A lot or a little?
The parents' guide to what's in this TV show.
What parents need to know
Parents need to know that Travelers is a science fiction show where people from the future inhabit the bodies of present-day individuals who have just died in order to prevent the end of life on earth. There are mildly disturbing scenes of people dying before the travelers enter their bodies. The lives they enter aren't perfect: One characters inhabits the body of a junkie, another the body of an abused wife, and another that of a high school bully. The show depicts the harsh realities of these people but through the lens of how the travelers try to improve their hosts lives without blowing their cover. There's a real humanity to the show that offsets some of the darker qualities. Teens with an interest in suspenseful science fiction stories with strong characters and without a lot of future tech will find Travelers an enjoyable watch.
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- Kids say
What's the story?
Four people: a single mom, a junkie, a high school athlete, and a janitor with a cognitive disability, all of whom are supposed to die on the same day, have their bodies inhabited by TRAVELERS from the future (led by Will and Grace's Eric McCormack), sent here to prevent the eventual extinction of the human race. In addition to their missions, they also have the challenge of seamlessly integrating into their new hosts' lives without anyone finding out.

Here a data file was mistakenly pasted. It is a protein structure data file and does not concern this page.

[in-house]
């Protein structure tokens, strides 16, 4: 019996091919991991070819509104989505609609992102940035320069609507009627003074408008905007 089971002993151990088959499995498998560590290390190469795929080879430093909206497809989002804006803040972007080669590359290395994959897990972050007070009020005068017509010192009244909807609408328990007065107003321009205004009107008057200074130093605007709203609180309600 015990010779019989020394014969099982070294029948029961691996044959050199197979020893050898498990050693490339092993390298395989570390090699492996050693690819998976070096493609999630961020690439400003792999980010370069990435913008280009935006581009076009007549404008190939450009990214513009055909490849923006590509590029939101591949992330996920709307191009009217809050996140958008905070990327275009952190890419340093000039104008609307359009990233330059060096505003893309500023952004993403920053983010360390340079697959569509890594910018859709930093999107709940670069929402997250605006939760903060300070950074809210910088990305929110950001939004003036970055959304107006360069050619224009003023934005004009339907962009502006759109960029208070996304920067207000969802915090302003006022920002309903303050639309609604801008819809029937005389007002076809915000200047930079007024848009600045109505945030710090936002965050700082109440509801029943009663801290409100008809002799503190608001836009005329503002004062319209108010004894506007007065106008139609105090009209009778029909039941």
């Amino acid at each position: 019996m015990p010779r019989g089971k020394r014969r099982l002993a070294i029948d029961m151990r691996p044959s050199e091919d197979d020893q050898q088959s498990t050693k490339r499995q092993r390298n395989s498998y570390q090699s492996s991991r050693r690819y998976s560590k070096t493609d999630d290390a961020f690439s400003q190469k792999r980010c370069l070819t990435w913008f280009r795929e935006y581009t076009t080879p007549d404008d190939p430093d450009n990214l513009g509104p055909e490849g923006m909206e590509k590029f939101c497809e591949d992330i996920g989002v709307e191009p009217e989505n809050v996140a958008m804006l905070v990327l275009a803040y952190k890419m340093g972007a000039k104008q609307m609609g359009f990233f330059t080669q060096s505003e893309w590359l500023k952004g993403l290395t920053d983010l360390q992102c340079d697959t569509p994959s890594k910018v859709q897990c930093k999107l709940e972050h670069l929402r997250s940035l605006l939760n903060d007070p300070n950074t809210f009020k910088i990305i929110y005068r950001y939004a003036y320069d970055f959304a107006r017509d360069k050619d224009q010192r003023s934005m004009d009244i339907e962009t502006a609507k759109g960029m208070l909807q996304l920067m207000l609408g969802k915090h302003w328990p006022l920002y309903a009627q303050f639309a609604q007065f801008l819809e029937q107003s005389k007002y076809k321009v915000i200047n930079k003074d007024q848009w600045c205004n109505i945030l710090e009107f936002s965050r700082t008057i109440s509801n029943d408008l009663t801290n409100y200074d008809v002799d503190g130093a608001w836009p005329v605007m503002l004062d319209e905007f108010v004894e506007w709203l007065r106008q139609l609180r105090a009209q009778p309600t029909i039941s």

Is it any good?
Surprisingly low-key for such a high-concept show, this series offers a good mixture of suspense and personal drama. With five characters to feature, each with different lives and personal problems, as well as a mission of the week to focus on, the scripts do an excellent job juggling the separate elements and keeping all the relationships easy to follow. The wide variety of characters means the show gets to explore many different kinds of stories: young love, marital drama, and family conflict, in addition to the more action-focused plotlines.
Travelers isn't groundbreaking television by any means, but there's a real humanity to the characters that gives it an unexpected gravity. What's particularly refreshing is that even though Travelers takes its premise seriously, it never becomes self-serious, and in this genre that isn't always an easy feat.
Talk to your kids about ...
Families can talk about time travel in Travelers. What do you think would be the coolest part of traveling back in time? The hardest?
Imagine it's possible to transfer your mind into another person's body. Would you do it? Is there a specific person or kind of person whose body you'd want to inhabit?
For kids who love science fiction
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